David Reddish Log House, 1850s, Wayne County

This amazing survivor was built as a single-pen log residence in the 1850s by area pioneer David Reddish (1824-1902). Thanks to Mr. Reddish’s great-great granddaughter, Amanda Farmery, for bringing this highly endangered pioneer home to my attention. Mr. Reddish lived in the house until his death in 1902.

The hearth was located on the end pictured above and has collapsed and some of the brick was salvaged or removed.

This view of the interior illustrates the condition of the house, which is so compromised that I wouldn’t even step inside.

Typical of construction of this era in Georgia, the logs are held in place by dovetail joinery.

A rear view of the original section of the house illustrates just how utilitarian structures of this type tended to be in early rural Georgia.

At some point, a board-and-batten addition was made to the house. It’s possible that this was done after Mr. Reddish’s death. Amanda Farmery notes that a well on the property displays a date of 1912, suggesting it continued to be used a residence for some time.

This view from the board-and-batten addition looks toward the original single-pen log section.

Though there is likely no hope for saving the structure, it is wonderful that the family has allowed to stand all these years. I am very grateful to Amanda Farmery for not only recognizing its importance to her family history but her desire for documenting it and sharing it for posterity’s sake.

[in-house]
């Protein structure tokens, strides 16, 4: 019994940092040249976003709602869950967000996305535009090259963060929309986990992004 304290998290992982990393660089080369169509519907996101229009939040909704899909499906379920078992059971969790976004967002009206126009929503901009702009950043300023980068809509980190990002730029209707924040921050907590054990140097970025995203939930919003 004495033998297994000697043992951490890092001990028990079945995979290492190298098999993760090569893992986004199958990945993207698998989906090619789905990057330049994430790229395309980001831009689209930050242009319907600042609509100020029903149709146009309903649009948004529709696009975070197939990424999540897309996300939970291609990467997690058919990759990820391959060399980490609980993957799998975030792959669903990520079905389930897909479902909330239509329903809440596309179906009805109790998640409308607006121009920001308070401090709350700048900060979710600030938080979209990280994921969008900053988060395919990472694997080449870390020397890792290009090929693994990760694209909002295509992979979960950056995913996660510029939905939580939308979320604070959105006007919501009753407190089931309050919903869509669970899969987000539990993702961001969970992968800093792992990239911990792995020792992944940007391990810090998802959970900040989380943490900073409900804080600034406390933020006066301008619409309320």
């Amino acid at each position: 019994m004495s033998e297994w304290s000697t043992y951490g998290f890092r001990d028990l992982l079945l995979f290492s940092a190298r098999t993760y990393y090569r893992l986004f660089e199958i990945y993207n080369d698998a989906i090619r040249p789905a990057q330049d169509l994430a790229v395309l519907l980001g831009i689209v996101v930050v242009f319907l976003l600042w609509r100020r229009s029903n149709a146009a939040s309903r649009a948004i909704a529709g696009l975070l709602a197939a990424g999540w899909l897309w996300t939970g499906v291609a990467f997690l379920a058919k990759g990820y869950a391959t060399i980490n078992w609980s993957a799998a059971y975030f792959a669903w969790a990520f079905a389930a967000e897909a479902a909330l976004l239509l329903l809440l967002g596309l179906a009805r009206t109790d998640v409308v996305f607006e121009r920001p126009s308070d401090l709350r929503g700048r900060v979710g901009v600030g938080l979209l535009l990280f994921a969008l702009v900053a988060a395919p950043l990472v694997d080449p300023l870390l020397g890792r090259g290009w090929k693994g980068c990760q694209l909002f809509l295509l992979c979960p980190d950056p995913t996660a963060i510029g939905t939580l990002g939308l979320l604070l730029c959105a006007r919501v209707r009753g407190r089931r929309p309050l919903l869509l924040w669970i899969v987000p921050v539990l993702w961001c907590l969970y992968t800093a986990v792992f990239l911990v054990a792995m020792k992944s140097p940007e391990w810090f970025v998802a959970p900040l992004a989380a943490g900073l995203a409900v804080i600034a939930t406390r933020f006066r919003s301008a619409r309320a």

Filed under --WAYNE COUNTY GA--

3 responses to “David Reddish Log House, 1850s, Wayne County

  1. Karen Harlow

    Love this, many many years ago, we did a historical tour with my grandfather, to record and see the places that he could remember and tell us. One of them was an old wooden house falling apart, but he said his father and probably one of his uncles, built it…. it is gone now but I salvaged some sort of relic from it.

  2. Peggy Brown Hambrick

    Incredible photos! ❤️ Not often one gets to take photos of the inside of these old homesteads!

  3. Rafe Semmes

    Hello, Brian,

    I continue to enjoy your posts. This one jumped out at me because there is a similar, though smaller, cabin on Limerick Road just off US 17 South in eastern Liberty County, where I moved to 34 years ago this month. Incredibly, there was an old black man still living in it when I got here in 1986. I never stopped by to stay hello, and then some years later, he was gone. If the original cabin was 8′ x 10′, that would be generous. There was a later small addition added to the rear. I was amazed that someone would still be living in it, but then, this was a very poor part of rural Liberty County for many years.

    Rafe Semmes Midway GA

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